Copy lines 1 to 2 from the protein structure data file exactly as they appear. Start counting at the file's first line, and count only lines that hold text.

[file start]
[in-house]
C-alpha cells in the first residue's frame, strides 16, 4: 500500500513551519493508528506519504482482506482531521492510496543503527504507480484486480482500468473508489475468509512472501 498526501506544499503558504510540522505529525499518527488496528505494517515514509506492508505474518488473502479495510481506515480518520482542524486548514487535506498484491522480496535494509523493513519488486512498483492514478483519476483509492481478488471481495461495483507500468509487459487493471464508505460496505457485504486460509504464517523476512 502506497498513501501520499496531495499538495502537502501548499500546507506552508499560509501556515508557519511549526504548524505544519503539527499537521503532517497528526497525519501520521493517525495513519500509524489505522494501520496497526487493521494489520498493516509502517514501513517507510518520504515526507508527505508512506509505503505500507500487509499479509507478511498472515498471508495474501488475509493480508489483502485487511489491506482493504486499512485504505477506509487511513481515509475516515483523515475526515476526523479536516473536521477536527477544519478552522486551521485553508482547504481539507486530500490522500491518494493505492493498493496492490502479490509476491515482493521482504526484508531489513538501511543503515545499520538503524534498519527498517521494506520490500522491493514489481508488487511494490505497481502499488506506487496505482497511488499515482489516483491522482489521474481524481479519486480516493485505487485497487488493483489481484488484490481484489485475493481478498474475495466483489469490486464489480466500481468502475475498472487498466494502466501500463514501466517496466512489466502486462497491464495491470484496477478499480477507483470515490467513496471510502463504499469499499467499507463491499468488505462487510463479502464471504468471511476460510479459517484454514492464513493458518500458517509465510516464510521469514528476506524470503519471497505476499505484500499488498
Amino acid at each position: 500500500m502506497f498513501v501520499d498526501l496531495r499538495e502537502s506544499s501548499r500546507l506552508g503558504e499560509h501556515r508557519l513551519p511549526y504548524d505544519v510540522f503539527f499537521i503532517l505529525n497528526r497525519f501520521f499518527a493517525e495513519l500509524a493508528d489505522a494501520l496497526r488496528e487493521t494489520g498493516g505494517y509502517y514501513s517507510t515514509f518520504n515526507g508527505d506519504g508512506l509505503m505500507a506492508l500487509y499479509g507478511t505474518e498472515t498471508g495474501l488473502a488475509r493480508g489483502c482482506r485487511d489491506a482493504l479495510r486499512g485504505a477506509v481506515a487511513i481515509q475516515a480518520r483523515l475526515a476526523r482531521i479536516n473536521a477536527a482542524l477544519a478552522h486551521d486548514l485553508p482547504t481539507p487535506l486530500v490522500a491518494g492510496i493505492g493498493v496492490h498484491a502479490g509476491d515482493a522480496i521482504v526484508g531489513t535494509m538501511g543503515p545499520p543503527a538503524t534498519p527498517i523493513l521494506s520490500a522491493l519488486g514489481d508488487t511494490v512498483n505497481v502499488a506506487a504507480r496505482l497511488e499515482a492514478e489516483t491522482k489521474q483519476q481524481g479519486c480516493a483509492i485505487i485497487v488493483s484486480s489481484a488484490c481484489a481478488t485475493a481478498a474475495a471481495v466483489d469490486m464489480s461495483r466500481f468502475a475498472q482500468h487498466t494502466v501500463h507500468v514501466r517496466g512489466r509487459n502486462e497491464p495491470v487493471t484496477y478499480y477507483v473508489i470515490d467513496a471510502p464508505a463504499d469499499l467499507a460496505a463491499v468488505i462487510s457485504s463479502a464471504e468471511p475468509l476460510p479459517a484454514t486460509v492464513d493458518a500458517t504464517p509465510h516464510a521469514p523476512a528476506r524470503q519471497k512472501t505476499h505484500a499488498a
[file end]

[in-house]
C-alpha cells in the first residue's frame, strides 16, 4: 500500500513551519493508528506519504482482506482531521492510496543503527504507480484486480482500468473508489475468509512472501 498526501506544499503558504510540522505529525499518527488496528505494517515514509506492508505474518488473502479495510481506515480518520482542524486548514487535506498484491522480496535494509523493513519488486512498483492514478483519476483509492481478488471481495461495483507500468509487459487493471464508505460496505457485504486460509504464517523476512 502506497498513501501520499496531495499538495502537502501548499500546507506552508499560509501556515508557519511549526504548524505544519503539527499537521503532517497528526497525519501520521493517525495513519500509524489505522494501520496497526487493521494489520498493516509502517514501513517507510518520504515526507508527505508512506509505503505500507500487509499479509507478511498472515498471508495474501488475509493480508489483502485487511489491506482493504486499512485504505477506509487511513481515509475516515483523515475526515476526523479536516473536521477536527477544519478552522486551521485553508482547504481539507486530500490522500491518494493505492493498493496492490502479490509476491515482493521482504526484508531489513538501511543503515545499520538503524534498519527498517521494506520490500522491493514489481508488487511494490505497481502499488506506487496505482497511488499515482489516483491522482489521474481524481479519486480516493485505487485497487488493483489481484488484490481484489485475493481478498474475495466483489469490486464489480466500481468502475475498472487498466494502466501500463514501466517496466512489466502486462497491464495491470484496477478499480477507483470515490467513496471510502463504499469499499467499507463491499468488505462487510463479502464471504468471511476460510479459517484454514492464513493458518500458517509465510516464510521469514528476506524470503519471497505476499505484500499488498